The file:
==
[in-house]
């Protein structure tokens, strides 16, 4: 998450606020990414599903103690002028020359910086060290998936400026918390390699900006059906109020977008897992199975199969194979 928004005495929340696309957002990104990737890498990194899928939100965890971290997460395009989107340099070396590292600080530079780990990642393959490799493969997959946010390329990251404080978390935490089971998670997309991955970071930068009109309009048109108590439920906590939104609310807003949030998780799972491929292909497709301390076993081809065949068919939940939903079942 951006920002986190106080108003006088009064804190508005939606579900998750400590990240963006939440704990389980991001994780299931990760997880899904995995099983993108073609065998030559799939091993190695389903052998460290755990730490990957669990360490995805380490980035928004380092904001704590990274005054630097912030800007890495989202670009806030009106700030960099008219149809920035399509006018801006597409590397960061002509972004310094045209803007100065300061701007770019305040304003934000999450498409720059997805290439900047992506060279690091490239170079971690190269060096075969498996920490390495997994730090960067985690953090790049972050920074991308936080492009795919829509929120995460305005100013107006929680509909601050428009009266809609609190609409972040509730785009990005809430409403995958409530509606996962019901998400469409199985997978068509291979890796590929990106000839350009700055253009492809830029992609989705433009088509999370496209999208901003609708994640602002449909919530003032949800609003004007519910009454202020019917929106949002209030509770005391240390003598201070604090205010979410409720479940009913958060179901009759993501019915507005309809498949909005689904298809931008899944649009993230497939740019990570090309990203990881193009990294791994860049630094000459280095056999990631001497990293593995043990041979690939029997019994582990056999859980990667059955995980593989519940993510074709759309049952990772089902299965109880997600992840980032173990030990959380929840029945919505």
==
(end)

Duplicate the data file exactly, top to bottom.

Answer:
[in-house]
């Protein structure tokens, strides 16, 4: 998450606020990414599903103690002028020359910086060290998936400026918390390699900006059906109020977008897992199975199969194979 928004005495929340696309957002990104990737890498990194899928939100965890971290997460395009989107340099070396590292600080530079780990990642393959490799493969997959946010390329990251404080978390935490089971998670997309991955970071930068009109309009048109108590439920906590939104609310807003949030998780799972491929292909497709301390076993081809065949068919939940939903079942 951006920002986190106080108003006088009064804190508005939606579900998750400590990240963006939440704990389980991001994780299931990760997880899904995995099983993108073609065998030559799939091993190695389903052998460290755990730490990957669990360490995805380490980035928004380092904001704590990274005054630097912030800007890495989202670009806030009106700030960099008219149809920035399509006018801006597409590397960061002509972004310094045209803007100065300061701007770019305040304003934000999450498409720059997805290439900047992506060279690091490239170079971690190269060096075969498996920490390495997994730090960067985690953090790049972050920074991308936080492009795919829509929120995460305005100013107006929680509909601050428009009266809609609190609409972040509730785009990005809430409403995958409530509606996962019901998400469409199985997978068509291979890796590929990106000839350009700055253009492809830029992609989705433009088509999370496209999208901003609708994640602002449909919530003032949800609003004007519910009454202020019917929106949002209030509770005391240390003598201070604090205010979410409720479940009913958060179901009759993501019915507005309809498949909005689904298809931008899944649009993230497939740019990570090309990203990881193009990294791994860049630094000459280095056999990631001497990293593995043990041979690939029997019994582990056999859980990667059955995980593989519940993510074709759309049952990772089902299965109880997600992840980032173990030990959380929840029945919505």